Leading through change (part 2)
06th April 2020
Author Steve Ferguson
Leadership lessons in times of disruption and change
Olivia Gossage, Senior Manager Business Transformation, sits down (virtually) with Steve Ferguson, our GM Transformation & Consulting, asking him to share his experiences, insights and advice on leading at times when events force you and your organisation to think differently.
In last week’s first instalment of this two-part Q&A, Steve shared three formative personal experiences of change and how these shaped him as a leader.
Here, in part two, Steve talks to Olivia about his own leadership style and focus in times of significant change or crisis. He also shares what he does for himself to ensure he is an effective leader for his people and considers what the future of work might – or could – hold for us all.
O.G. How does your leadership approach in times of crisis differ from your normal leadership style?
S.F. My typical approach to leadership is one of quiet leadership, which means leading from the back, to some extent. It’s about empowering people and allowing them to be all that they can be.
As situations evolve, you’ve got to step in to lead. That means leading differently, if that’s what the situation calls for. I mentioned a few things in the last blog which I think leaders need to focus on more or do differently. Overall, it’s about amplifying different practices in times of crisis, based on the situation and what your people need.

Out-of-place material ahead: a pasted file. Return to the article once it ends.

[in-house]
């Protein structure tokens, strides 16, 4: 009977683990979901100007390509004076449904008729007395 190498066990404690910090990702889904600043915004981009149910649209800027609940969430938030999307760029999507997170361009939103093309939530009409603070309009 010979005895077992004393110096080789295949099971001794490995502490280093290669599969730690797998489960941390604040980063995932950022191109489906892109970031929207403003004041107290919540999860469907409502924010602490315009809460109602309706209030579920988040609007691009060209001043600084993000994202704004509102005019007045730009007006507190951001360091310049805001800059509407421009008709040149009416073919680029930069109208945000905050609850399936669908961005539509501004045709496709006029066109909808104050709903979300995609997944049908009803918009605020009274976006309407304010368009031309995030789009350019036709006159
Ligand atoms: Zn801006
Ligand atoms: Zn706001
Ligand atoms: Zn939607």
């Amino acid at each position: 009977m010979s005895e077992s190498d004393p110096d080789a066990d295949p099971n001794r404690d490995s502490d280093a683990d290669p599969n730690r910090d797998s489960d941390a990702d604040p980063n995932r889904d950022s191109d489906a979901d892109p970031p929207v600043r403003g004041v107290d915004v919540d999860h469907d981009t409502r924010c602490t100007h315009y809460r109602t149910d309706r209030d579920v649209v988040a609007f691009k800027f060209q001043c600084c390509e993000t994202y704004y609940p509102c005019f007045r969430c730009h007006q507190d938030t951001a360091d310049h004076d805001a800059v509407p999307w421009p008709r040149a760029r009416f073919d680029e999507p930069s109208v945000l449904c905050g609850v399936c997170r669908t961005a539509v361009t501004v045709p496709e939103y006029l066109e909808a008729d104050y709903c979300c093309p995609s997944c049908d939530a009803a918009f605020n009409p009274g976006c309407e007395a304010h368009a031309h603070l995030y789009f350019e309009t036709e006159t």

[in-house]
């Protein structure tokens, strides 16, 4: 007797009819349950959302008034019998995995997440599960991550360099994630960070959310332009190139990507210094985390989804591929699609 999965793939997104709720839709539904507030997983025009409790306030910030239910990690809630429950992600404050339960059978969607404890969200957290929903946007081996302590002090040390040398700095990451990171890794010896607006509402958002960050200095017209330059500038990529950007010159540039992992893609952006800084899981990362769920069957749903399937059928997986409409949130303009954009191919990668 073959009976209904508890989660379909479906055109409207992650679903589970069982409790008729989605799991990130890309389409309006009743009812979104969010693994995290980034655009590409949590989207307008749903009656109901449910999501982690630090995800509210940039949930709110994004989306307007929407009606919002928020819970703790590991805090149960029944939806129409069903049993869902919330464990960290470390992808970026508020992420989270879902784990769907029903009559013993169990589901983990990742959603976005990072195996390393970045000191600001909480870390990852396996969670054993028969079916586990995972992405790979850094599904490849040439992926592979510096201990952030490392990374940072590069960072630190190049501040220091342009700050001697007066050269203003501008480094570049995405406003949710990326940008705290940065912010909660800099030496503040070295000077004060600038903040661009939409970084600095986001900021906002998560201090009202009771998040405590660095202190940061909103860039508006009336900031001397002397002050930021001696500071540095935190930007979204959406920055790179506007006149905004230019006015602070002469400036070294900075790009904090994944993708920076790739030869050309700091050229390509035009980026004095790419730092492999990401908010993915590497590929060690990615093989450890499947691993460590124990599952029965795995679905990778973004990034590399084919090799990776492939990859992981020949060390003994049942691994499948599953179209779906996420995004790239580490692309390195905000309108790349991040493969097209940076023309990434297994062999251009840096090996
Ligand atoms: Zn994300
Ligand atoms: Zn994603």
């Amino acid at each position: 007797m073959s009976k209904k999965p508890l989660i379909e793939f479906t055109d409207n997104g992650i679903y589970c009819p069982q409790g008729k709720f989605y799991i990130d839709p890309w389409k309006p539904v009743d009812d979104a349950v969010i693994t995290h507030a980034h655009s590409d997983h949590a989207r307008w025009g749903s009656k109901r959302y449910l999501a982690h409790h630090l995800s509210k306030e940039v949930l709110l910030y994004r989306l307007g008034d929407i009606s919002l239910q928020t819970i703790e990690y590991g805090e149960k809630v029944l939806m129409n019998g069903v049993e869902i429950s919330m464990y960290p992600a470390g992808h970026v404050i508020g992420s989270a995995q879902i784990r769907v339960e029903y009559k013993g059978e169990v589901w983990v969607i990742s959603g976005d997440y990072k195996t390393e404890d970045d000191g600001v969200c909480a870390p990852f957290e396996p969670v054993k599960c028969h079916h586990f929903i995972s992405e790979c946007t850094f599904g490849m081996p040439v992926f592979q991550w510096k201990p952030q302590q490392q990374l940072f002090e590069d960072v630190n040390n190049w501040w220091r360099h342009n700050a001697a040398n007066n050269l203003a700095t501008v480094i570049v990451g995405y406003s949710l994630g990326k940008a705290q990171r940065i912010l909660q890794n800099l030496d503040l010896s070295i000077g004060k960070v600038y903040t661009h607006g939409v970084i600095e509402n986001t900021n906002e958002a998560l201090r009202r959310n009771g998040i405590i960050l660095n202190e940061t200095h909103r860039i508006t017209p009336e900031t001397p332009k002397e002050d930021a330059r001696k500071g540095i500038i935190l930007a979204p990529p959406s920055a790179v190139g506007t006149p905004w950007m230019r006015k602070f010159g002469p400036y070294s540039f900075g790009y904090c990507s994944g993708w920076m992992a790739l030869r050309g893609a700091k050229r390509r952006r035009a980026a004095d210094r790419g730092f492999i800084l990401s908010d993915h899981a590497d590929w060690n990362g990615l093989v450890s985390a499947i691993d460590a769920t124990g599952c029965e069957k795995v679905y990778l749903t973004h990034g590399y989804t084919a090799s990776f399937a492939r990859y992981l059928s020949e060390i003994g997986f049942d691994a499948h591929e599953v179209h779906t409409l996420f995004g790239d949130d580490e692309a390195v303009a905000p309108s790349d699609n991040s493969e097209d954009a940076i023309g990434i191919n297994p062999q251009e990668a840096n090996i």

O.G. In business as usual situations when you’re checking in with a team member you might say, Hey, how are you going? And if they brush you off, you might not delve much deeper than that.
In emotionally heightened situations like these, is it okay for leaders to dig a little deeper to find out how people are really feeling?
S.F. I think it is, absolutely. As leaders, it’s incumbent on us to take that position. We spend eight hours or more a day together, a third of our lives, and in that time we get to know each other.
If I felt that one of my team was really struggling, I’d be having a conversation beyond, Hey, how are you doing?
I’d be saying: Can we have a bit of a chat? I’ve noticed that you’ve been very quiet lately, and I’m just a little concerned that your energy levels are dropping. Is there anything I can help with? I can give you some other things that might help with work and some focus, but I just want to check in on how you are doing.
It’s about asking open-ended questions to get the person to feel comfortable to share, and if you know your people well enough, you’ll pick up on the cues. Try to find the right mechanisms to get a dialogue going, using your awareness and EQ to build rapport and develop a deeper conversation.